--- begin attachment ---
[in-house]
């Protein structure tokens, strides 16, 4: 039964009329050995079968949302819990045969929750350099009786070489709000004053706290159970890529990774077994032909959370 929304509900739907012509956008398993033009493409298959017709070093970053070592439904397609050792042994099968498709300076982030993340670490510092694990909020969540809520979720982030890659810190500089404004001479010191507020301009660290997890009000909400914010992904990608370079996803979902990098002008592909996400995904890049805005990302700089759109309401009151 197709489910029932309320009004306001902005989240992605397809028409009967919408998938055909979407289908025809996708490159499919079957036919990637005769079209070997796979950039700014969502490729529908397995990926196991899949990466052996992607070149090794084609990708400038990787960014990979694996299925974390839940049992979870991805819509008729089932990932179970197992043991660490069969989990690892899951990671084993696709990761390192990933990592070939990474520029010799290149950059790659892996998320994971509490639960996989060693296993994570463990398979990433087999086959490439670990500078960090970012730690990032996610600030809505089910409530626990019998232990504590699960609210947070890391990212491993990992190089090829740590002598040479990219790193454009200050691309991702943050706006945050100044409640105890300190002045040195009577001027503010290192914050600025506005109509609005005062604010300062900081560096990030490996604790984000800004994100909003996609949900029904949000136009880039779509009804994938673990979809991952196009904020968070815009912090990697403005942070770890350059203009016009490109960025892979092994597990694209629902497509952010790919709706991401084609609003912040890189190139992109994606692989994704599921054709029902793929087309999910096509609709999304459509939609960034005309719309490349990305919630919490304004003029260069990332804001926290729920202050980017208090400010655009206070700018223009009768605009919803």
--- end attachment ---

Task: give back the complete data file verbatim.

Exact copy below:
[in-house]
């Protein structure tokens, strides 16, 4: 039964009329050995079968949302819990045969929750350099009786070489709000004053706290159970890529990774077994032909959370 929304509900739907012509956008398993033009493409298959017709070093970053070592439904397609050792042994099968498709300076982030993340670490510092694990909020969540809520979720982030890659810190500089404004001479010191507020301009660290997890009000909400914010992904990608370079996803979902990098002008592909996400995904890049805005990302700089759109309401009151 197709489910029932309320009004306001902005989240992605397809028409009967919408998938055909979407289908025809996708490159499919079957036919990637005769079209070997796979950039700014969502490729529908397995990926196991899949990466052996992607070149090794084609990708400038990787960014990979694996299925974390839940049992979870991805819509008729089932990932179970197992043991660490069969989990690892899951990671084993696709990761390192990933990592070939990474520029010799290149950059790659892996998320994971509490639960996989060693296993994570463990398979990433087999086959490439670990500078960090970012730690990032996610600030809505089910409530626990019998232990504590699960609210947070890391990212491993990992190089090829740590002598040479990219790193454009200050691309991702943050706006945050100044409640105890300190002045040195009577001027503010290192914050600025506005109509609005005062604010300062900081560096990030490996604790984000800004994100909003996609949900029904949000136009880039779509009804994938673990979809991952196009904020968070815009912090990697403005942070770890350059203009016009490109960025892979092994597990694209629902497509952010790919709706991401084609609003912040890189190139992109994606692989994704599921054709029902793929087309999910096509609709999304459509939609960034005309719309490349990305919630919490304004003029260069990332804001926290729920202050980017208090400010655009206070700018223009009768605009919803």